Microsoft Office Tutorials and References
In Depth Information
Creating a Web Page from Scratch
Web Page Design
the Web. If you intend to turn your document into a web page, you need to save it as
an HTML file. HTML (hypertext markup language) is a formatting language
specifically meant for web pages—it tells web browsers how to display the page.
Word offers these Web-friendly file formats:
Single File Web Page (.mht, .mhtml). This format, originally designed as a way
to archive web-page files, saves all the separate files that make up a web page in
a single package. Files in this format don’t display properly in all web browsers,
so stick with the next two choices if you’re looking to publish a page online (as
opposed to emailing to a friend).
Web Page (.htm, .html). This is the format to use if you’re not yet finished
working with a page in Word. It retains special codes that Word uses to work
with your file; if you’re going to edit the file in Word, you want to keep those
codes in place.
Web Page, Filtered (.htm, .html). What filtered means is that those Word-specific
codes just mentioned get stripped out of the saved file. This makes the file leaner,
so it loads faster when someone views it in a web browser. When you’re ready to
upload your document to your website, choose this option.
When you save a Word document as a web page, Microsoft saves your file in the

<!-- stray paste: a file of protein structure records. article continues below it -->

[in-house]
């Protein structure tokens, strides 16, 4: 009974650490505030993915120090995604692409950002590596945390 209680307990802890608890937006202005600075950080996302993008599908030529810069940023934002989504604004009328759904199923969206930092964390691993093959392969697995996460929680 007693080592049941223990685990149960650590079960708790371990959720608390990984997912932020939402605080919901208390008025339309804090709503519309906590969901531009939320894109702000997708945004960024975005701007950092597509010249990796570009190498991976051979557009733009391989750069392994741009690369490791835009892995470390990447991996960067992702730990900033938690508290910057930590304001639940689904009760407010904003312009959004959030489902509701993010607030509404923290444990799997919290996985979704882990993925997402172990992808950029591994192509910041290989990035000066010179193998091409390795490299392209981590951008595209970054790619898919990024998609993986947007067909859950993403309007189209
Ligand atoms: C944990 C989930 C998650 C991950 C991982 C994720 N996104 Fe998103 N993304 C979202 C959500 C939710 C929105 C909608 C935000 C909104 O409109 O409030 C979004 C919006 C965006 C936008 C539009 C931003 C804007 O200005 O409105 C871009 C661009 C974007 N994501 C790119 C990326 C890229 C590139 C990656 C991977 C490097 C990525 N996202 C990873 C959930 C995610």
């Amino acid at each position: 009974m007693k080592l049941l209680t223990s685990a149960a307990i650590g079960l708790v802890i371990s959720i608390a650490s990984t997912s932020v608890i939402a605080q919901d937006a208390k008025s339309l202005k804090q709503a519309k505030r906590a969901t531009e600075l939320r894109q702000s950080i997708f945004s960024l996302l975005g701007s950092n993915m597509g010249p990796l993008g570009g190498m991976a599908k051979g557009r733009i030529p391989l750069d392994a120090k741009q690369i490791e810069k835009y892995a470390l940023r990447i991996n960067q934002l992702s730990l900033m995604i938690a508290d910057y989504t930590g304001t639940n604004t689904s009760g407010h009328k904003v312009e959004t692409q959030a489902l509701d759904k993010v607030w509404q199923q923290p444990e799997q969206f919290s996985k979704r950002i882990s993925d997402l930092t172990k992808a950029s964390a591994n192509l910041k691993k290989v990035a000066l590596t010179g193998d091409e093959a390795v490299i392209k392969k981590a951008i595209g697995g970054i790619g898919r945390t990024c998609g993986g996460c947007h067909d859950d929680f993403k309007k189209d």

HTML format and creates a folder with associated files. The HTML file has the
name you chose for the filename, such as index.htm . The folder name is the filename
plus the word “files,” such as index_files . The folder holds formatting information,
any images you include in the page, and a list of the files associated with the page.
Creating a Web Page from Scratch
The best way to create a Word document that will look good on the Web is to create a
table to hold all the elements that make up the page. Tables let you control placement
of the page’s header, navigation bar, text, and images. When you type some content
into a table, the width of the cell keeps the lines of text from getting too long—which
is good, because viewers don’t like having to scroll horizontally to read what’s on a
web page. You can give your website a consistent look across all its pages by saving
the table as a template. This section walks you through the process of building a web
page from scratch, one step at a time.
Creating your site’s home page
Start by creating the first page your visitors will see: your site’s home page. This page
welcomes folks and gives them an idea of what your site is about.
Step 1: Set up a table
To make sure that web browsers will display your page as you want it to look, use a
table to control each page’s layout. Here’s how:
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